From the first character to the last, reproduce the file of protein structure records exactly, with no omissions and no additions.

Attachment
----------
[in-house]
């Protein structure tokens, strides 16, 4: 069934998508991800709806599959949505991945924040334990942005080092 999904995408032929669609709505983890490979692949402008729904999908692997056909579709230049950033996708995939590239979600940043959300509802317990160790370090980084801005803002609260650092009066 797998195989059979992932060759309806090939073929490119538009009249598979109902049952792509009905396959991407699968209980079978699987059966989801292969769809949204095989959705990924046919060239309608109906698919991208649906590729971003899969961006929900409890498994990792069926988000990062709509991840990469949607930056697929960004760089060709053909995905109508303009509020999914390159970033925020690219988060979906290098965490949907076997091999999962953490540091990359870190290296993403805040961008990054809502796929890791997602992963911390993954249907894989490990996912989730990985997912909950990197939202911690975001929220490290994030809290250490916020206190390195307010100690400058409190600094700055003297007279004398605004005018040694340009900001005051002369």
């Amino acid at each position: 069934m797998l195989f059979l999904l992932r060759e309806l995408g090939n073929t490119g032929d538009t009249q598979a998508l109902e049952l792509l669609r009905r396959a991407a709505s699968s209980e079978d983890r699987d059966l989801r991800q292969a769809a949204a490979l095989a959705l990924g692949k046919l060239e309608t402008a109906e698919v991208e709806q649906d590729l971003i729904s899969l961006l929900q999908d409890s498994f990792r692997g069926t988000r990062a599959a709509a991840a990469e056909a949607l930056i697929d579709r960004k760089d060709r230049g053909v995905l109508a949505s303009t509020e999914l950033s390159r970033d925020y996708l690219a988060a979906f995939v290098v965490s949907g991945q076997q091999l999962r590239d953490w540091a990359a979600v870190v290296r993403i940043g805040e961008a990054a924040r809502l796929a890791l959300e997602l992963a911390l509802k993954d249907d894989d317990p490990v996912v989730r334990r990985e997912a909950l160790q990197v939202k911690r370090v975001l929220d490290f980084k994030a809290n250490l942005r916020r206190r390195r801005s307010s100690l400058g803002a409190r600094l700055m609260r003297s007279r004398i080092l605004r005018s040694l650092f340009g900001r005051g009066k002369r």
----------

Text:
[in-house]
């Protein structure tokens, strides 16, 4: 069934998508991800709806599959949505991945924040334990942005080092 999904995408032929669609709505983890490979692949402008729904999908692997056909579709230049950033996708995939590239979600940043959300509802317990160790370090980084801005803002609260650092009066 797998195989059979992932060759309806090939073929490119538009009249598979109902049952792509009905396959991407699968209980079978699987059966989801292969769809949204095989959705990924046919060239309608109906698919991208649906590729971003899969961006929900409890498994990792069926988000990062709509991840990469949607930056697929960004760089060709053909995905109508303009509020999914390159970033925020690219988060979906290098965490949907076997091999999962953490540091990359870190290296993403805040961008990054809502796929890791997602992963911390993954249907894989490990996912989730990985997912909950990197939202911690975001929220490290994030809290250490916020206190390195307010100690400058409190600094700055003297007279004398605004005018040694340009900001005051002369």
């Amino acid at each position: 069934m797998l195989f059979l999904l992932r060759e309806l995408g090939n073929t490119g032929d538009t009249q598979a998508l109902e049952l792509l669609r009905r396959a991407a709505s699968s209980e079978d983890r699987d059966l989801r991800q292969a769809a949204a490979l095989a959705l990924g692949k046919l060239e309608t402008a109906e698919v991208e709806q649906d590729l971003i729904s899969l961006l929900q999908d409890s498994f990792r692997g069926t988000r990062a599959a709509a991840a990469e056909a949607l930056i697929d579709r960004k760089d060709r230049g053909v995905l109508a949505s303009t509020e999914l950033s390159r970033d925020y996708l690219a988060a979906f995939v290098v965490s949907g991945q076997q091999l999962r590239d953490w540091a990359a979600v870190v290296r993403i940043g805040e961008a990054a924040r809502l796929a890791l959300e997602l992963a911390l509802k993954d249907d894989d317990p490990v996912v989730r334990r990985e997912a909950l160790q990197v939202k911690r370090v975001l929220d490290f980084k994030a809290n250490l942005r916020r206190r390195r801005s307010s100690l400058g803002a409190r600094l700055m609260r003297s007279r004398i080092l605004r005018s040694l650092f340009g900001r005051g009066k002369r």